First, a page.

National Roundup

Illinois
Attorneys want trial moved in missing Chinese scholar case

CHAMPAIGN, Ill. (AP) — Attorneys for a man accused of killing a University of Illinois scholar from China are asking a judge to dismiss a main charge against him and change the location of his trial.

The (Champaign) News-Gazette reports that 28-year-old Brendt Christensen’s attorneys filed 12 pretrial motions Monday, including six to exclude evidence they say was improperly obtained.

Christensen faces charges including kidnapping resulting in the death of 26-year-old Yingying Zhang. Her body has not been found. His attorneys argue that charge should be dismissed because prosecutors lack evidence Zhang was coerced or forced into Christensen’s car.

Christensen’s attorneys are asking that the Feb. 27 federal trial be moved from Urbana to Rock Island or Chicago. They cite what they call “inflammatory and inherently prejudicial pretrial publicity” about the case in the Urbana area.

Massachusetts
Man sought for 16 years is captured across state line

METHUEN, Mass. (AP) — A man wanted by New Hampshire authorities for 16 years has been captured just across the state line in Massachusetts.

Police investigating reports of possible drug activity at a Methuen home earlier this month arrested 39-year-old Eric Rivera-Velez.

Rivera-Velez was detained until his identify was verified.

Police tell The Eagle-Tribune that he had several fake names, altered fingerprints, and was listed on Rockingham County, New Hampshire’s, most wanted list where he’d been sought by police since 2002. He had several outstanding warrants for narcotics offenses in Massachusetts and New Hampshire.

He’s charged with trafficking 18 kilograms or more of cocaine near a school or park, being a fugitive from justice, and conspiracy to sell a narcotic drug. It was not immediately clear if he has a lawyer.

Arizona
Police arrest 80-year-old man in armed bank robbery

TUCSON, Ariz. (AP) — Police in Arizona have arrested an 80-year-old man they say robbed a credit union at gunpoint.

Tucson police said Sunday that a tip led to the arrest of Robert Francis Krebs after authorities circulated surveillance photos of him entering the Pyramid Credit Union and at a teller’s window. They say Krebs had a handgun, demanded money from the teller and was given cash before running out of the bank.

Police released the photos after Friday’s robbery. A local hotel clerk called police Saturday to report a man that looked like the one in the photos had tried to cash a check.

Police began checking nearby hotels and located Krebs. He was booked into jail on two counts of armed robbery.

It’s unclear if he has an attorney.

Connecticut
Vet sues VA over scalpel left in body after surgery

NEW HAVEN, Conn. (AP) — An Army veteran who says someone left a scalpel inside him after surgery is suing a veterans affairs hospital.

Bridgeport resident Glenford Turner says the scalpel was only discovered years later, after he suffered from long-term abdominal pain. He sued the VA in U.S. District Court last week, seeking unspecified compensatory damages.

Court papers say Turner had surgery at the VA hospital in West Haven in 2013. Nearly four years later, he went back to the VA with dizziness and severe abdominal pain. An X-Ray showed there was a scalpel inside his body.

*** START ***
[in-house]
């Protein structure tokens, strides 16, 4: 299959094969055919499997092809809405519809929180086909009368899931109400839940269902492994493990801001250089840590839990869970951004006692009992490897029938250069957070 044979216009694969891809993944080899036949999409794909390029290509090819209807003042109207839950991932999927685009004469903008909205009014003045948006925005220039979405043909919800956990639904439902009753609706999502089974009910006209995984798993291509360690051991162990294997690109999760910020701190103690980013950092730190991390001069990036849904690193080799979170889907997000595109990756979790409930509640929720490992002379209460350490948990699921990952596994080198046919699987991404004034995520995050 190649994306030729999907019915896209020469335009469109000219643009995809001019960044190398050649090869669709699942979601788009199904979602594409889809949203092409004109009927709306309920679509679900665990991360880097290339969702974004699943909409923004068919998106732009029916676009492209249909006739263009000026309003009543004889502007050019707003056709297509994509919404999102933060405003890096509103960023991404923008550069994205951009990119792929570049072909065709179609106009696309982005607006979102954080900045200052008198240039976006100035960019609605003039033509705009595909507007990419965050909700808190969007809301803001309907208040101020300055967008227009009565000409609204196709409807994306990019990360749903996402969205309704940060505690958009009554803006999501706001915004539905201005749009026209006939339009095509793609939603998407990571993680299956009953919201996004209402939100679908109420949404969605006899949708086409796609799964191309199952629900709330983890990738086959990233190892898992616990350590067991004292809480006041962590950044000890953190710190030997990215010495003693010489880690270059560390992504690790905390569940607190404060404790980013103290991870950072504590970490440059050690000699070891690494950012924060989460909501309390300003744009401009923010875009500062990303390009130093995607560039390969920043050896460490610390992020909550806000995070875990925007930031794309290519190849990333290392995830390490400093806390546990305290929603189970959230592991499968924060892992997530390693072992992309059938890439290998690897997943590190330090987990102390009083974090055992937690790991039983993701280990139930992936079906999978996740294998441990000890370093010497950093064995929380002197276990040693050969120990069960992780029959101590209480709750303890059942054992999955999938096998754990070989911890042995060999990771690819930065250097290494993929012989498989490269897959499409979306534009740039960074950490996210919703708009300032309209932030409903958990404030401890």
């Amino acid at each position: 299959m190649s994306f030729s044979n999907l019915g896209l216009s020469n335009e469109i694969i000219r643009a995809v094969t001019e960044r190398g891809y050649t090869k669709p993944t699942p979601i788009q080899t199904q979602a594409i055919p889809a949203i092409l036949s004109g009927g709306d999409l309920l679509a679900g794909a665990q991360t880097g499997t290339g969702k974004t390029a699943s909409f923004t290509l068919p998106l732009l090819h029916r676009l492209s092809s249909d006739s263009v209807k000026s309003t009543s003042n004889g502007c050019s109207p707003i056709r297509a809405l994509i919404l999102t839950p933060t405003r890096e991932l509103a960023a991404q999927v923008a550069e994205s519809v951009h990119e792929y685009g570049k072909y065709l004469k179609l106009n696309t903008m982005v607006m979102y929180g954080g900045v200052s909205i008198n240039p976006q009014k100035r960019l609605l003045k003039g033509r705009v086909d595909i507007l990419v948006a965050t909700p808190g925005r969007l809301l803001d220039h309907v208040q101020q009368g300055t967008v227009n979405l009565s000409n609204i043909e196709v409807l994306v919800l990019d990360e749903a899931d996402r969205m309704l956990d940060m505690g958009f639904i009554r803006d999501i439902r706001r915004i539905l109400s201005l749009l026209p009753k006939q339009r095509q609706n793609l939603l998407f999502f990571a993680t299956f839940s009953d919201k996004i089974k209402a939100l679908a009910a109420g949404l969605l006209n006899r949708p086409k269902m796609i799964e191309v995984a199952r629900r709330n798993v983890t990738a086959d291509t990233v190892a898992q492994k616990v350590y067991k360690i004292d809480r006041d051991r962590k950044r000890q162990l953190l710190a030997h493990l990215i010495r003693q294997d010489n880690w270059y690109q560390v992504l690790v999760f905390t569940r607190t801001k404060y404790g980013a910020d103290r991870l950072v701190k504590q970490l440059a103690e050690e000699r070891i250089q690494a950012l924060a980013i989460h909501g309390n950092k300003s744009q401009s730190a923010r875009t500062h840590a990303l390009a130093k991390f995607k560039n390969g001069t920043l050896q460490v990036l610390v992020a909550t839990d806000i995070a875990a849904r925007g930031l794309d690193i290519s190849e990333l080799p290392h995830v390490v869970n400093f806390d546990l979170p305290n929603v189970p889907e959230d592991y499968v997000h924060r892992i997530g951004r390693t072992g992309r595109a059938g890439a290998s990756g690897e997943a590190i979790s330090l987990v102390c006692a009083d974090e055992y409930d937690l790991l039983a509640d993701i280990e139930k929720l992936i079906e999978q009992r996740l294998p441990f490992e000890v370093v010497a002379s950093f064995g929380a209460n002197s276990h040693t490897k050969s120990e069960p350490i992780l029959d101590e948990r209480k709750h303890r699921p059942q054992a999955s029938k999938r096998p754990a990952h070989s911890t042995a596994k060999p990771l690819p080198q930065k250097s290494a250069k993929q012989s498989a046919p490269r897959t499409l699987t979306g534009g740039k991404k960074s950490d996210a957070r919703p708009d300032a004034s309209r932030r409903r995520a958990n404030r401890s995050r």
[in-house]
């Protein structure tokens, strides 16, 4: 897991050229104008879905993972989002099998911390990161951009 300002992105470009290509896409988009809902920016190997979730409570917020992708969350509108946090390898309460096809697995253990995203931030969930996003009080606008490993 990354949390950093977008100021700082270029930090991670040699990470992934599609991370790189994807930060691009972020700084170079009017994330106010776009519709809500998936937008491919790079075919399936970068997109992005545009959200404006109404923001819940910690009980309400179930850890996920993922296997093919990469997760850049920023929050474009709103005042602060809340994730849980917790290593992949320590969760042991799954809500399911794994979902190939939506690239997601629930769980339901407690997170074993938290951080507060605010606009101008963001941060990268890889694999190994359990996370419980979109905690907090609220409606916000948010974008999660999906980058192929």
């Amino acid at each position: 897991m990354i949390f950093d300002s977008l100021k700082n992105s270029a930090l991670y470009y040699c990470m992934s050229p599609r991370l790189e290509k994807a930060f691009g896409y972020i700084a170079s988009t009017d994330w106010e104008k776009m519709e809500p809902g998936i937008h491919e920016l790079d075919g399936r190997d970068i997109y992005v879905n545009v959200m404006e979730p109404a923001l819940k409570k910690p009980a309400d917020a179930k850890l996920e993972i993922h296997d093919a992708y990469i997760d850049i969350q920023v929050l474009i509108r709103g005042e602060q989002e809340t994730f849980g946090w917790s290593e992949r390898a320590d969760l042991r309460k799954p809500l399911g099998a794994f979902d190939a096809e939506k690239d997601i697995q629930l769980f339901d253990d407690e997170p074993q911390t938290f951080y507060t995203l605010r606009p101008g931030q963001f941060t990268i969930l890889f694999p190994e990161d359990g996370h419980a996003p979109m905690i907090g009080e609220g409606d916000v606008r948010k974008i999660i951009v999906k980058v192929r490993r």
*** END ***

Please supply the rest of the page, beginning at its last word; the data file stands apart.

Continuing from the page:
Turner had to undergo surgery to remove the scalpel. His lawyer, Joel Faxon, said doctors confirmed it was the same one.

North Carolina
Court: Judges must offer chance to object to attorney fees

RALEIGH, N.C. (AP) — A North Carolina court says convicted criminals can dispute the cost for their court-appointed attorney with a judge if they’re told to pay up.

The state Court of Appeals ruled Tuesday that trial judges must tell defendants they can challenge their attorneys’ fees.

The court said defendants are told to let their lawyer do their talking during the trial, so they might not know they can voice objections if they think their attorney is charging fees that are unreasonable for the time or effort involved in the case.

The decision comes in the case of Charles Friend, who was convicted in Catawba County of burglary and stabbing a friend. He was told to pay $1,750 for his lawyer and is serving a sentence of more than five years.

Florida
Supreme Court rejects appeal from suspended Florida judge

WASHINGTON (AP) — The Supreme Court is leaving in place the suspension of a Florida judge for using a 20-year-old newspaper endorsement on a flier during her campaign in 2014.

The justices offered no comment Tuesday in rejecting an appeal from Judge Kim Shepard. She was suspended without pay for 90 days by the Florida Supreme Court.

Shepard said the suspension violated her right to free speech.

She was punished for using an endorsement she received from the Orlando Sentinel during her 1994 campaign for re-election to the Florida House of Representatives when she successfully ran for election as an Osceola County judge in 2014.

The newspaper had endorsed candidate Norberto Katz in the 2014 race.

Shepard is now a judge in Orange County.

New York
Supreme Court won’t take case of ex-NY speaker

WASHINGTON (AP) — The Supreme Court has cleared the way for a re-trial of ex-New York Assembly Speaker Sheldon Silver.

The high court declined Tuesday to get involved in the case. That allows for a re-trial tentatively set for April to proceed.

Silver was sentenced to 12 years in prison after he was convicted of public corruption charges in late 2015. But the U.S. court of Appeals for the 2nd Circuit overturned that conviction last year and sent the case back to the trial court.

The appeals court said that the trial judge would need to instruct jurors on the law in a different manner to conform with a 2016 Supreme Court decision that reversed the public corruption conviction of former Virginia Gov. Bob McDonnell.

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